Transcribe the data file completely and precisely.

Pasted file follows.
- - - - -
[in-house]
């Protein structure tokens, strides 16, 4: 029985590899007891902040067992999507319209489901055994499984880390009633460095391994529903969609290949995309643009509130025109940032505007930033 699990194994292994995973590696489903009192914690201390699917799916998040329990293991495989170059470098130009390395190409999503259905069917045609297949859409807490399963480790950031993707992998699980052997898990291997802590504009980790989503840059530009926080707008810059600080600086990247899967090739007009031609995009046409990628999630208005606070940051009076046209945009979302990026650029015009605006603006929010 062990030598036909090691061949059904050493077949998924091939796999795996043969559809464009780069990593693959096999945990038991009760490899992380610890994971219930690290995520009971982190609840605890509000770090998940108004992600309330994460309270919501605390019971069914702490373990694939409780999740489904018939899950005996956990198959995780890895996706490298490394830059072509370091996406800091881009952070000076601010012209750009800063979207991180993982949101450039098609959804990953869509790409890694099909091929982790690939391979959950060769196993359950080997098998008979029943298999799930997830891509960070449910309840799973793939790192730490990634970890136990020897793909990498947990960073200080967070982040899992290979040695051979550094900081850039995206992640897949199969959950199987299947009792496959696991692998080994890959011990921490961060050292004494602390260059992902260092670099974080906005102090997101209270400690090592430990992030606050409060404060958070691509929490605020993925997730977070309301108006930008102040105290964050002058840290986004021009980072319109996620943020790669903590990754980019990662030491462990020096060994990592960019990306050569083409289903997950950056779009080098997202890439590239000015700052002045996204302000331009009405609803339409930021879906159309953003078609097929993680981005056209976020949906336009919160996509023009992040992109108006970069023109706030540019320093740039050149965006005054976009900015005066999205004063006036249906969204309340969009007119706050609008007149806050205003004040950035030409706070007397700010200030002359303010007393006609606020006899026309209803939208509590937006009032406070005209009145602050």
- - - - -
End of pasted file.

[in-house]
């Protein structure tokens, strides 16, 4: 029985590899007891902040067992999507319209489901055994499984880390009633460095391994529903969609290949995309643009509130025109940032505007930033 699990194994292994995973590696489903009192914690201390699917799916998040329990293991495989170059470098130009390395190409999503259905069917045609297949859409807490399963480790950031993707992998699980052997898990291997802590504009980790989503840059530009926080707008810059600080600086990247899967090739007009031609995009046409990628999630208005606070940051009076046209945009979302990026650029015009605006603006929010 062990030598036909090691061949059904050493077949998924091939796999795996043969559809464009780069990593693959096999945990038991009760490899992380610890994971219930690290995520009971982190609840605890509000770090998940108004992600309330994460309270919501605390019971069914702490373990694939409780999740489904018939899950005996956990198959995780890895996706490298490394830059072509370091996406800091881009952070000076601010012209750009800063979207991180993982949101450039098609959804990953869509790409890694099909091929982790690939391979959950060769196993359950080997098998008979029943298999799930997830891509960070449910309840799973793939790192730490990634970890136990020897793909990498947990960073200080967070982040899992290979040695051979550094900081850039995206992640897949199969959950199987299947009792496959696991692998080994890959011990921490961060050292004494602390260059992902260092670099974080906005102090997101209270400690090592430990992030606050409060404060958070691509929490605020993925997730977070309301108006930008102040105290964050002058840290986004021009980072319109996620943020790669903590990754980019990662030491462990020096060994990592960019990306050569083409289903997950950056779009080098997202890439590239000015700052002045996204302000331009009405609803339409930021879906159309953003078609097929993680981005056209976020949906336009919160996509023009992040992109108006970069023109706030540019320093740039050149965006005054976009900015005066999205004063006036249906969204309340969009007119706050609008007149806050205003004040950035030409706070007397700010200030002359303010007393006609606020006899026309209803939208509590937006009032406070005209009145602050």